Dear girls of the world: Let’s celebrate change, travel and women empowerment in India

Dear girls of the world,

‘Ten, Nine, Eight, Seven, Six, Five, Four, Three, Two, One.’ This is exactly how long it will take for you to press click and book your tickets to confirm the best decision of your life of traveling solo. Don’t worry as I won’t turn this into a cliché – I will not ask you to quit your job, overlook your career, be lost or take up a fancy travel-friendly profession. Honestly, I did none of the above and still ended up traveling on my own terms and finding my true self in between sabbaticals. So I will rather try to make this as REAL as possible…

I am 27 years old, Indian and I went on my first solo trip when I was 25 to never stop since. Also, I won’t deny that the whole Solo Travel concept in easier said ‘and’ done in the West than in India. But the wheels of this fortune are certainly turning – by choice. ‘By choice’ I mean the choices Indian women are making today to travel all by themselves and to adopt a lifestyle which is rather liberated. Now I may be talking about a very small percentage of women here whom you might rule out as privileged, but the point I am trying to make is – that to travel solo in India is no longer unusual, thanks to the choices more and more of such women are making today.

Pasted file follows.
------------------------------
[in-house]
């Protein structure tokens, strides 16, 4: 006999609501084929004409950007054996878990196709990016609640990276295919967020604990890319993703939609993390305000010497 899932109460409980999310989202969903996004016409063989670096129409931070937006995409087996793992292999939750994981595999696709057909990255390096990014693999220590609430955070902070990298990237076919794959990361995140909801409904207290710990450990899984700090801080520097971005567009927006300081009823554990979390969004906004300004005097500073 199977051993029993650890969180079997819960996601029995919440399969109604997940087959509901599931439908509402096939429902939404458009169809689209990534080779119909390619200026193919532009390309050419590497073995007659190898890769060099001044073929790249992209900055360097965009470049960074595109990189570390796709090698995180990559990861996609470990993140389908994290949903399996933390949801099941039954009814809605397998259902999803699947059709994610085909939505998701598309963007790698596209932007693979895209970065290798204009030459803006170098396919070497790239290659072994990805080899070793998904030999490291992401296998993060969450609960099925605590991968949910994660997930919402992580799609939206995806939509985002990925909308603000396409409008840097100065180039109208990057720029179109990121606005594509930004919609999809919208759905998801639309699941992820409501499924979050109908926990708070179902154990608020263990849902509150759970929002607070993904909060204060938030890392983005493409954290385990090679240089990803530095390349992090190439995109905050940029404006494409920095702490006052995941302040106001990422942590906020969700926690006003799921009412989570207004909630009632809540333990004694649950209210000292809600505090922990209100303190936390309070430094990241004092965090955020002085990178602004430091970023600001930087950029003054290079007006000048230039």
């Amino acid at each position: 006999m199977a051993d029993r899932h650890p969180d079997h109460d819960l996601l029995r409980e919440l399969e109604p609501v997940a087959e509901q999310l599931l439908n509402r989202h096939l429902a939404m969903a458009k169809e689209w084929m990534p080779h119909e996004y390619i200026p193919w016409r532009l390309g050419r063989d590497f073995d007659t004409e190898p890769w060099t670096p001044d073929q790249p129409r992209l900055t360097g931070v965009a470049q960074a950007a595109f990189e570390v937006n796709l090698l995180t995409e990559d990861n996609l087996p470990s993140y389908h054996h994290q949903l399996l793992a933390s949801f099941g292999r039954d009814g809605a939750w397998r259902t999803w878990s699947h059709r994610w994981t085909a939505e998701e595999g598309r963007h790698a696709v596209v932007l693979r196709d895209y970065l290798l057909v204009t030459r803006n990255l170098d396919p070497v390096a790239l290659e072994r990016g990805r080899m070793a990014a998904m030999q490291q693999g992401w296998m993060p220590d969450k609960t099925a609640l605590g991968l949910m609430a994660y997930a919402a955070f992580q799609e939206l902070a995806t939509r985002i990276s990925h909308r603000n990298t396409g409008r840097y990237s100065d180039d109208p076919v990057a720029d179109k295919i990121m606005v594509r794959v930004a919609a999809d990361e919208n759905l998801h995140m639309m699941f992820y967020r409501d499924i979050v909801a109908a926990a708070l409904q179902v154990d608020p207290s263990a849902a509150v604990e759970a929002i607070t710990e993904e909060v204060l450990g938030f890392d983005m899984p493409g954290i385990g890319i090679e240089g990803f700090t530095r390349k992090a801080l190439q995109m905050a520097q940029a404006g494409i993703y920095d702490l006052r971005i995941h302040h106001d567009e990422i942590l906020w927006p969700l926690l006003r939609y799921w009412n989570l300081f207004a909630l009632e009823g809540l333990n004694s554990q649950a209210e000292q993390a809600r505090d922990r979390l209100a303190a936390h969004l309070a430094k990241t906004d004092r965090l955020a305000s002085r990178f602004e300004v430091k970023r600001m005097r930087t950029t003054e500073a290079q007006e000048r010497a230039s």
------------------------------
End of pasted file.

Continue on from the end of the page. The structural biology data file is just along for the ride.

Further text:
Beyond these choices, let’s talk about reality. Flip the pages of the daily newspaper, and you will only end up believing that traveling solo in India is unsafe. And trust me I come from the same school of thought.

I am no dreamer and no rebel; neither would I ask you to be one. But I am also someone who believes that the best experiences in life only come with faith, a little bit of risk and lots of courage.

Being really reasonable, we do beat India a lot for its unsafe territories, but on the brighter side it is also culturally rich, with places that can’t be safer for a woman. With caution and precaution you can enjoy a mesmerizing solo stint in India, as up into the Himalayas, volunteering in and around the valleys of Leh, Ladhakh and as free-spirited on the beaches of Goa.

Only once you have made your decision, will then come the most difficult task of convincing everyone and anyone who will tell you ‘not’ to travel solo. This will include your employer, so apply for a much needed sabbatical or a holiday but you don’t have to quit. Then it will be your friends – assure them they will know about every single step you take on your trip. Last will be your husband or parents – sit with them to plan your trip and reason with them why visiting that place is totally safe for you. Apart from these three sets of people, take my word on it, no one else matters and never will.

Flipping over Orlando Florida Flipping over Orlando, Florida.

This is the time, when I will make my most crucial argument. Married and travelling solo? Yes. Neither is this unreal, nor is it impossible. I am married and I travel solo, simply because my husband understands that I need these experiences as much as I need the air to breathe and an adventure to keep me sane. But this story is not only about me. I know a lot of married Indian woman who travel solo and balance a lovely travelling life with their hubby too. All you need is the right life partner who chooses to live with you and love you for your solo madness.